On the outskirts of Kaunas, on a hill in Pažaislis by the shore of the Kaunas Reservoir, stands the Church of the Visitation of the Blessed Virgin Mary with its monastery. The ensemble is one of the finest late baroque masterpieces in all of Northeast Europe. Kristupas Žygimantas Pacas (1621–1684), the chancellor of the Grand Duchy of Lithuania, built this sanctuary for the Camaldolese monks in the 17th century. But the Pažaislis church and monastery complex did not gain fame just for the piety of its monks and the artistic value of its buildings. The pilgrims who throng here each year, especially for the shrine’s July 2 indulgenced feast, are also drawn by a painting of the Virgin Mary known as the Camaldolese Mother of God, which was given to the hermits by the patron of the complex and is renowned for special graces. The monastery’s dramatic history, spanning more than 300 years, touches on numerous traditions of spirituality as well as wars, fires and other disasters. Today the monastery is cared for by the Lithuanian Congregation of the Sisters of St Casimir, who seek to revive and continue traditions of divine worship while also opening the doors to new expressions of social life and culture.
The heart of the Šiauliai diocese, which Pope John Paul II created in 1997 – the Cathedral of the Apostles Saints Peter and Paul. The church is Lithuania’s most prominent example of renaissance-mannerist architecture. From whatever direction you arrive in Šiauliai, you are sure to see its 70-meter-tall graceful white tower. The majestic edifice has some unique architectural details. Bay windows on the main façade, and churchyard gate towers with firing holes, give the impression of a defensive fortress.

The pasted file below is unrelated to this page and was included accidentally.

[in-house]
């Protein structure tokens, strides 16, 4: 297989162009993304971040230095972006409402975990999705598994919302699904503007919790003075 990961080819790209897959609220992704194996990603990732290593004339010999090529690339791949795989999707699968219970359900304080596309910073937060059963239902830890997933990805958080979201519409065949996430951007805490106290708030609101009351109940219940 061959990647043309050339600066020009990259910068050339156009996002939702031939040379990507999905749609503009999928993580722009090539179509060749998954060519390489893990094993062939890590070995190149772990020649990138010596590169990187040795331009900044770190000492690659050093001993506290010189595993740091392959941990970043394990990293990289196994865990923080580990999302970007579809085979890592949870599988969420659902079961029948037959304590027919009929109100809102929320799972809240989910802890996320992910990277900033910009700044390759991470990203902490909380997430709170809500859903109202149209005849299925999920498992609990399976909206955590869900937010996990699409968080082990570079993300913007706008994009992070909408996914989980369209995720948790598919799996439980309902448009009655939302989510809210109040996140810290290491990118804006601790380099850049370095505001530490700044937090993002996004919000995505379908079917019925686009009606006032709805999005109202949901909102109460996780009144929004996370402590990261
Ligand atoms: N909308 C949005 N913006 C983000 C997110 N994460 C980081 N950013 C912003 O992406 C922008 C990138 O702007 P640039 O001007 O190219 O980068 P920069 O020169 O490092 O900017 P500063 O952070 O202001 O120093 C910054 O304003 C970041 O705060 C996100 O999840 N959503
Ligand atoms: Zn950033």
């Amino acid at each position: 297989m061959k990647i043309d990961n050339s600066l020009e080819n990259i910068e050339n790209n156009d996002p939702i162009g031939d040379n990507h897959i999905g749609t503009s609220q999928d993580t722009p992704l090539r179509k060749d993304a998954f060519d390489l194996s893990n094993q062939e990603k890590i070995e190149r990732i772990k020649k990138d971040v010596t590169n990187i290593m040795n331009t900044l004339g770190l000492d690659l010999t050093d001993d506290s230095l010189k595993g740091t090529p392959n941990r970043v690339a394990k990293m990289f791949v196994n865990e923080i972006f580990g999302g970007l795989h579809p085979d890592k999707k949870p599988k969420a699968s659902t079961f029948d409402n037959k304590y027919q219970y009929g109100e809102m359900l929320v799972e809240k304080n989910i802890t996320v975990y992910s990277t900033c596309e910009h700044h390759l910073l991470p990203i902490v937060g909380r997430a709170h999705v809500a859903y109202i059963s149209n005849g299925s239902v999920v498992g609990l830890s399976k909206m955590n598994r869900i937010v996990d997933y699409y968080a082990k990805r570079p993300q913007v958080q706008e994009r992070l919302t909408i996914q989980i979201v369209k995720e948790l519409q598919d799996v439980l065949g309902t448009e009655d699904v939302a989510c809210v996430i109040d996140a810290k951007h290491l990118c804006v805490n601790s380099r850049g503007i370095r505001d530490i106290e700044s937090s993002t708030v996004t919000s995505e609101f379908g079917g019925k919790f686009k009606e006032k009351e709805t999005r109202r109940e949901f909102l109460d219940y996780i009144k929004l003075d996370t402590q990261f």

Samogitian Calvary (or “Žemaičių Kalvarija”) – is the main shrine in the diocese of Telšiai and a focal point of pilgrimages in western Lithuania. It is located in the region of Plungė, near the Mažeikiai-Tauragė highway. The town’s fame began to spread after a Way of the Cross with 20 stations was created here in 1639. Pilgrims also come for a painting of Mary and the Child Jesus, brought from Rome in the first half of the 17th century and known for special graces, which now hangs at the church’s main altar. Every year more than 70,000 people take part in the Great Indulgenced Feast of Samogitian Calvary. Walking along the Way of the Cross and singing 400-year-old hymns specific to this shrine, they meditate on the meaning and significance of Christ’s passion and death on the Cross.
The Hill of Crosses is unique and inimitable, both for its size and for its history. At present, some 200,000 crosses of various sizes adorn the hill. In erecting crosses here by the thousands, people manifest their devotion to Christ, pray for his help and consolation, and mark Lithuania as a Christian land. The site, an expression of the nation’s spontaneous religiosity, is probably the place in Lithuania that pilgrims most visit. The Hill of Crosses gained immense significance in the lives of Lithuanian believers during the Soviet era as a place of anonymous yet remarkably persevering resistance to the totalitarian regime. After independence was regained, the hill quickly became a symbol of the nation’s unshakeable faith, of its past suffering and of its hope. The Hill of Crosses gained fame throughout the world in 1993 when Pope John Paul II visited and celebrated Holy Mass for a gathering of 100,000 people. A cross that Pope John Paul II donated was erected here in 1994.